Debates of the Senate  
  2nd Session, 40th Parliament,Volume 146, Issue 6.
    Wednesday, February 4, 2009
The 100 Mile Journey

Hon. Lillian Eva Dyck: Honourable senators, how a country remembers its past shapes its future. As proud Canadians, we must remember our past, our history and our heroes. Telling our stories of great accomplishments instills pride.

Honourable senators, today I wish to share an amazing story about Billy Loutit, a Métis mail runner and his great-granddaughter Shannon. Their story exemplifies the strength, bravery and accomplishments of Métis people.

On July 18, 2008, along with my colleague the Honourable Grant Mitchell, I participated in the opening ceremony for the 100 Mile Journey - To Bring a Hero's Spirit Home at the Edmonton legislative grounds. The purpose of this special event was to commemorate and honour Billy Loutit.

He spent many of his childhood years learning from the land surrounding his home community, Fort Chipewyan, Alberta. He became an accomplished hunter, trapper and riverboat man.

In Athabasca's 1904 flood, Billy Loutit ran from Athabasca to Fort Edmonton with an important emergency message. He ran the 100 miles in a mere 16 hours, one hour quicker than another messenger sent on horseback.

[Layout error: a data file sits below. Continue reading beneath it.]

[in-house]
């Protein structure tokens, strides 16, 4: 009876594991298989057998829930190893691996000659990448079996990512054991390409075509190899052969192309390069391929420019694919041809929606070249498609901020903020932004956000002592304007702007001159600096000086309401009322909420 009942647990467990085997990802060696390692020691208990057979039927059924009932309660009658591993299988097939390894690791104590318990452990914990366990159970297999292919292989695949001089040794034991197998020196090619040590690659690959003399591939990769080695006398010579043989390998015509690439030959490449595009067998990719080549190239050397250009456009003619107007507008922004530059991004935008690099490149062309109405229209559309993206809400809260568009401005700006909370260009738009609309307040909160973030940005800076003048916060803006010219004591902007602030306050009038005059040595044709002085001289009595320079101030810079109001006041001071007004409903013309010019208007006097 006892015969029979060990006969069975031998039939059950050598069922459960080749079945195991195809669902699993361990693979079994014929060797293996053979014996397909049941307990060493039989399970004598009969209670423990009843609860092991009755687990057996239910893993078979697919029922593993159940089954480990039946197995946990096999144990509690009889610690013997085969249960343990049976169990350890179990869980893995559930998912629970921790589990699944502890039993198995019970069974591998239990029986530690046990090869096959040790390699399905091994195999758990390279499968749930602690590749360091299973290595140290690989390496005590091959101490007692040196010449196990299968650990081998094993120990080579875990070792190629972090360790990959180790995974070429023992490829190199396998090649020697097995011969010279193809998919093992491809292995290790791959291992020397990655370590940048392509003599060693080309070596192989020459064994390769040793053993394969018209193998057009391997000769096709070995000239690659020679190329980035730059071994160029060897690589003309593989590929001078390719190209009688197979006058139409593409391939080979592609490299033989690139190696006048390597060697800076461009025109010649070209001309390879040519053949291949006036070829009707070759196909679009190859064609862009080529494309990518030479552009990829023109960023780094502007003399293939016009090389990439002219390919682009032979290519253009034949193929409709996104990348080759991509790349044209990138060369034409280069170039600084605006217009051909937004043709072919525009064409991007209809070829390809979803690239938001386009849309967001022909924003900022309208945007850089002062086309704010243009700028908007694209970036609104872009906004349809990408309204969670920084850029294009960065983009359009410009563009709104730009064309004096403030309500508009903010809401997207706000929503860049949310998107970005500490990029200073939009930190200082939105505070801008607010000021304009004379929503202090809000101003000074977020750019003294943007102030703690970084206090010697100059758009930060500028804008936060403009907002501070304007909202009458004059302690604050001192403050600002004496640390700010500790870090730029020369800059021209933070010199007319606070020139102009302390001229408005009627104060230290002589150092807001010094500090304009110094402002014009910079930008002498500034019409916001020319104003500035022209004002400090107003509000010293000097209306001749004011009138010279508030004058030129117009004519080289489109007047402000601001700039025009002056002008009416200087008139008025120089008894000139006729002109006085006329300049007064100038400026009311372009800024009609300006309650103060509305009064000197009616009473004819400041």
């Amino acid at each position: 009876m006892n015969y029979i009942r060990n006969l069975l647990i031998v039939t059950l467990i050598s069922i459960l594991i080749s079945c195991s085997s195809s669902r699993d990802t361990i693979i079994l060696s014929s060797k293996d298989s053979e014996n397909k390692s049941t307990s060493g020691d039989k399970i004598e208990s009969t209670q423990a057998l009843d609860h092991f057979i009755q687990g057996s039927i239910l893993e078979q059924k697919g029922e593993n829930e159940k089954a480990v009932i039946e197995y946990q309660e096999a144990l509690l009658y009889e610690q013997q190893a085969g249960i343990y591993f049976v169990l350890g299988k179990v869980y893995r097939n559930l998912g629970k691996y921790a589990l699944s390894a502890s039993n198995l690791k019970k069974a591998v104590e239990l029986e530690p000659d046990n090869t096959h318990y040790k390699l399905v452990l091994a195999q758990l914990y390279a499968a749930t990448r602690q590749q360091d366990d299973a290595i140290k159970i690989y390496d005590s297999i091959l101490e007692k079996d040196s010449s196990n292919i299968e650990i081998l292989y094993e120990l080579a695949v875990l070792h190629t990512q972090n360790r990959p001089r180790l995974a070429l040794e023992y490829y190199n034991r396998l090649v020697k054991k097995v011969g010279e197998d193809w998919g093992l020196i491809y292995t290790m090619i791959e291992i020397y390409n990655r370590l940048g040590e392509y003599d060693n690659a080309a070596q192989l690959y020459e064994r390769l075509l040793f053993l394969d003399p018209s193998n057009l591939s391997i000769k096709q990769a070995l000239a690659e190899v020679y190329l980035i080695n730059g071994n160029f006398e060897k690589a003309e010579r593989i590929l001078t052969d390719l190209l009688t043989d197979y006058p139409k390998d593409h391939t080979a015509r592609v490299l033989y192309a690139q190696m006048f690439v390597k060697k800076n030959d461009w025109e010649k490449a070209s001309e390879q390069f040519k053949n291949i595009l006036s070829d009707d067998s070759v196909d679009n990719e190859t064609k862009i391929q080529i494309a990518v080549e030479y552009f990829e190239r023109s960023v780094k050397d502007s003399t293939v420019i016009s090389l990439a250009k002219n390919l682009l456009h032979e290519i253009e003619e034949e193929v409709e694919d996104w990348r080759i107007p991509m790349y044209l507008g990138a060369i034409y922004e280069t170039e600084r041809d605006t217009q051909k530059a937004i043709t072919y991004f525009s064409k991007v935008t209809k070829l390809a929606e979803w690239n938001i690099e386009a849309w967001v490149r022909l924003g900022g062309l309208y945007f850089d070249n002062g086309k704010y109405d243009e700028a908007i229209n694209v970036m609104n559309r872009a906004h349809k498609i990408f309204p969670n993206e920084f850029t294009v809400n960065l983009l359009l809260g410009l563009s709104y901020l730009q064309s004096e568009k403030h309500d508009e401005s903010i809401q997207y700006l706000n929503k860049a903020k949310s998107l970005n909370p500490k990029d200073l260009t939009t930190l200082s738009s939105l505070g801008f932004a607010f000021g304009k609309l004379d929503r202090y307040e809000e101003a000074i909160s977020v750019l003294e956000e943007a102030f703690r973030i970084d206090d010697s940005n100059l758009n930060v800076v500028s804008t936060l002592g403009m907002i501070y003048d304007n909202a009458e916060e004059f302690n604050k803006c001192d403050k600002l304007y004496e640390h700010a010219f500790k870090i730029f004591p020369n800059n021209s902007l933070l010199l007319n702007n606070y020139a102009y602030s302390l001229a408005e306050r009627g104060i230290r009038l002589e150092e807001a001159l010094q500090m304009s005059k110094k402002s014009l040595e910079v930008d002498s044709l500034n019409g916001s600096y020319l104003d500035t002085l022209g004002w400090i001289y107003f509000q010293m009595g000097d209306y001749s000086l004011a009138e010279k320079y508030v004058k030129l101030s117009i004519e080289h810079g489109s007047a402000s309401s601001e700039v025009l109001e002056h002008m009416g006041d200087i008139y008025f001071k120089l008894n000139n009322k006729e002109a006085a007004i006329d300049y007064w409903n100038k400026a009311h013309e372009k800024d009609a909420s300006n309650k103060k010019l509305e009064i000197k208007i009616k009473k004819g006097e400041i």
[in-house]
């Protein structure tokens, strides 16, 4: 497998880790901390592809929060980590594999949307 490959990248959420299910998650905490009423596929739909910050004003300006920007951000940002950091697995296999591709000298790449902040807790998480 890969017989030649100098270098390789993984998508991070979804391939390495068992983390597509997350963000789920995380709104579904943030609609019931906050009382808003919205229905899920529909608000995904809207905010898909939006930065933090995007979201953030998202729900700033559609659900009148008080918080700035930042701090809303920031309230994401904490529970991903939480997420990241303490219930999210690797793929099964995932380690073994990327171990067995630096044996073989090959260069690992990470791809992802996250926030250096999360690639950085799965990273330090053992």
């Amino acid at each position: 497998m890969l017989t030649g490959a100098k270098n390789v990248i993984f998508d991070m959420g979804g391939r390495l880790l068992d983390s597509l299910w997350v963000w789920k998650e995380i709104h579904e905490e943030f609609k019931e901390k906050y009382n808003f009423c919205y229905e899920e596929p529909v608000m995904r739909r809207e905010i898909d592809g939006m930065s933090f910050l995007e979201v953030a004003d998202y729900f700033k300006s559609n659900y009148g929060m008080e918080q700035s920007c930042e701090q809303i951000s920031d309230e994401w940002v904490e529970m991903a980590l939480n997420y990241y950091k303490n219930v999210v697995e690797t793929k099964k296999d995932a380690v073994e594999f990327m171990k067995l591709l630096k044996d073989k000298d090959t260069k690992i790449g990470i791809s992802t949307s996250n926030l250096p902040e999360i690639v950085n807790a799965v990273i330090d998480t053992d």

One hundred years later, in 2004, Shannon Loutit learned about her great-grandfather Billy's 100-mile run. She was so inspired that she literally gave up smoking, got off the couch and began to run. She completed the Boston Marathon and decided to retrace Billy's historic 100-mile journey of 1904.

On July 18 of last year, Shannon Loutit, who lives in Saskatoon, ran from Edmonton to Athabasca in just over 24 hours to pay tribute to her great-grandfather Billy, the Métis legend.

Honourable senators, I commend Shannon Loutit for her endurance, her determination and her devotion in running to honour the spirits of our ancestors, our heroes and our history. Shannon is documenting her awe-inspiring 100-mile run in a film and in a book.

Honourable senators, at the opening ceremony for Shannon's 100-mile journey, Kim Ciampanelli, a Hudson's Bay Company representative said:

Billy's life is representative of all the First Nations and Métis people, without whom our company could not have functioned nor prospered. By honouring him, we honour them as well.

Her comments are important as this was the first time the Hudson's Bay Company had so clearly and publicly acknowledged the key role that Aboriginal people played in the success of that company.